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How to Create Your Own Stencil Template From Die-Cuts

Hello there! Thank you for joining me today to talk about how to create your own stencil from die-cuts. This technique can be used with every single die-cut you have on board.

I live in a 907 sf cottage and am a total minimalist. Shopping your stash to create your vision can seem overwhelming but, it’s really not.

I have used an atlas die-cut to create and customize an ice cream bowl that you can see HERE. Did that just pop into my mind to do that? Absolutely not. Papercrafting is a process and sometimes you have to take a break from a project to refresh and renew to come back with a clear mind OR you just go savage with no boundaries; both of which are completely normal.

We all have our preferred companies that we shop from and/or equal opportunity crafters. I’m more of a company person, but am able to step back and think with new releases to see how it’s going to work for my personal style. In other words, you do not need everything. I am fussy about clutter but, more fussy about not wanting to spend money when I always have what I need to personalize any project, and if I don’t have it, I go back to the stash and rethink.

I’m a huge fan of stencils because of their endless creative opportunities and you can make your own with your die-cuts from thick plastic or acetate sheets. You can even use card stock depending on how you’re going to ink up your stencils. The key is to be able to easy reuse and wipe off if you’re using multiple colors. If you’re using various shades of one color family, thick card stock will work as a stencil. 

I’m going to talk you through what I’ve done below and hope that you have new inspiration from this easy customized stencil technique.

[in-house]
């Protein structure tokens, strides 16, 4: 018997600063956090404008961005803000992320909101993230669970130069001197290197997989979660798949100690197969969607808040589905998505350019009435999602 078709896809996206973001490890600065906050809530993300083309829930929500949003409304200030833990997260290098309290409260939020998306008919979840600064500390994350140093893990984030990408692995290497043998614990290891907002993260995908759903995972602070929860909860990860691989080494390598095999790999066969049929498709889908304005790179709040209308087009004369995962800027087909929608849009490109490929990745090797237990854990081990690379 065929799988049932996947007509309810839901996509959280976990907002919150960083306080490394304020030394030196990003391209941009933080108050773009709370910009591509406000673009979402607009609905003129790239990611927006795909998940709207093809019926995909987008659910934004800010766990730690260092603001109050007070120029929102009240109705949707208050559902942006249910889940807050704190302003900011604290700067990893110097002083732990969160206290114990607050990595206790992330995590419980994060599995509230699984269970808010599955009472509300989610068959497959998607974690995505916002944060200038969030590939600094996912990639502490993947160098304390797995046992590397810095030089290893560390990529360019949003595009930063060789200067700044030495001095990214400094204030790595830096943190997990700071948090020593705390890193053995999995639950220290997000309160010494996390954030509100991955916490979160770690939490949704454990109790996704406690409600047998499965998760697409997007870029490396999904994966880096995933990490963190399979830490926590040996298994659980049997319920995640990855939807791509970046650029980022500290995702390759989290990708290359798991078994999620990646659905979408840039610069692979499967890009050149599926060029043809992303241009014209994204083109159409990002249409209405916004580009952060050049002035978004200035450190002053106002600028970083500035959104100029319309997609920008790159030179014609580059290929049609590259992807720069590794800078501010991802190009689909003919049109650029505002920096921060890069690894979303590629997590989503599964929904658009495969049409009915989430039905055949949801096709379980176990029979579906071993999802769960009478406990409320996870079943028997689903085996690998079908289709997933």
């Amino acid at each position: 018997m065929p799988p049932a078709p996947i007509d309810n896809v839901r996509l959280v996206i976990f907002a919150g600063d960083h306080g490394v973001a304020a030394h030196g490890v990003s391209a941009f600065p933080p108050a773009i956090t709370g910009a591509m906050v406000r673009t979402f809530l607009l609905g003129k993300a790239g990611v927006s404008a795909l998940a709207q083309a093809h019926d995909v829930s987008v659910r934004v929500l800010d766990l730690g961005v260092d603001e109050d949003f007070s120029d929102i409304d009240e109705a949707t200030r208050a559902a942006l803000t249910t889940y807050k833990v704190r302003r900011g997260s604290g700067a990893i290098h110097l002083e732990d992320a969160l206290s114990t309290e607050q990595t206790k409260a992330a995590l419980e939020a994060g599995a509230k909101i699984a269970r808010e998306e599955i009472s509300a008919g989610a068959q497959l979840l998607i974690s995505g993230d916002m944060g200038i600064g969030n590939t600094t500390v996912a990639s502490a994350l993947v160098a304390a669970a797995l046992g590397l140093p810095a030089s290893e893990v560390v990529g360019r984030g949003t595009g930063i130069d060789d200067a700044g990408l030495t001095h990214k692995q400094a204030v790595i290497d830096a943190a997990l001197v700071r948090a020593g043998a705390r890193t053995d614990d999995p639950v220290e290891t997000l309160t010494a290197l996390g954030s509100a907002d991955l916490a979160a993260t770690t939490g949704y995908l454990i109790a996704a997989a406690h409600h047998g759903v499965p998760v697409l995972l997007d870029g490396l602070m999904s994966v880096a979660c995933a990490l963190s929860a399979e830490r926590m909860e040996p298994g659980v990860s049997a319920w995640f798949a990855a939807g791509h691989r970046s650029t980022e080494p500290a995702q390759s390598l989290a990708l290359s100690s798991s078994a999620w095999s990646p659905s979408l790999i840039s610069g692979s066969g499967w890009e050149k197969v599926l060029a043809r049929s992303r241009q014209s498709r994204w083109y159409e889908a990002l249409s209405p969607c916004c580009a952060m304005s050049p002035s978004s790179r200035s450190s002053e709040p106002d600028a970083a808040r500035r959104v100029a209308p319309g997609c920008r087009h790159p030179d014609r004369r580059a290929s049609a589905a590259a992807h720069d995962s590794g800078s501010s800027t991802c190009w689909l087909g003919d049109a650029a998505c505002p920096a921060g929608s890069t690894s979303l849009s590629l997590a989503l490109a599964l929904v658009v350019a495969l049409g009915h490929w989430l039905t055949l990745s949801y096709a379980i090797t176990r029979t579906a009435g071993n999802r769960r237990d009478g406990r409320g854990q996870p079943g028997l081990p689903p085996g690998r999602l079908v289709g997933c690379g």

Keep in mind the wreath templates we all know and love; and now you can make them yourself. I went basic today but, you know what I mean.


The majority of market stencils are 6 x 6 and that’s how I cut my acetate sheet. 

I pulled a balloon die-cut from my stash and cut it from the center of the acetate sheet. Acetate is also commonly referred to as Window Sheets. I ran the acetate and die-cut through a die-cutting machine. 

With this size template, it’s easy to move around on your card stock and easily rinsible using multiple rainbow colors, like I have today. 

Before you start to stencil, you want to secure your paper down with low-tack tape, place your stencil over the desired place where you want to add ink, and tape the stencil down over that. You want to make sure that you also have tape where the stencil and card stock meet so nothing wiggles around as you are inking up stenciled image. I used blending brushes for our balloons today. 

I started out with a mini blending brush to ink in a berry color round the parameters of the balloon. 

With ink blending, it’s all in the wrist applying pressure to get the result that you want. I always tap the blending brush off a few times after I load it with ink as a bit of an experiment before I take it to my card stock. 

I wanted and was after an ombre transition with the balloons.

This is how my first balloon turned out and you can see the ink to the right on our DIY acetate stencil. 

This is how I tape down my stencil to the card stock. Acetate is fantastic because you can have perfect placement. 

I added orange for this balloon and then moved on to complete my image panel. 

Move your stencil around to finish up your images. When I’m changing colors rinsing my stencil, it’s a trip to the sink to rinse, dry, and reuse … depending on the type of the ink that you use. I used water-based ink for today’s project. 

I added red, lime, and cabana colored inks to complete the image panel.

For final assembly, I stamped the Happy Birthday sentiment in black ink and then used a black marker to draw the balloon strings and accent. 

I hope you enjoyed today’s technique and please let us know if you have any questions.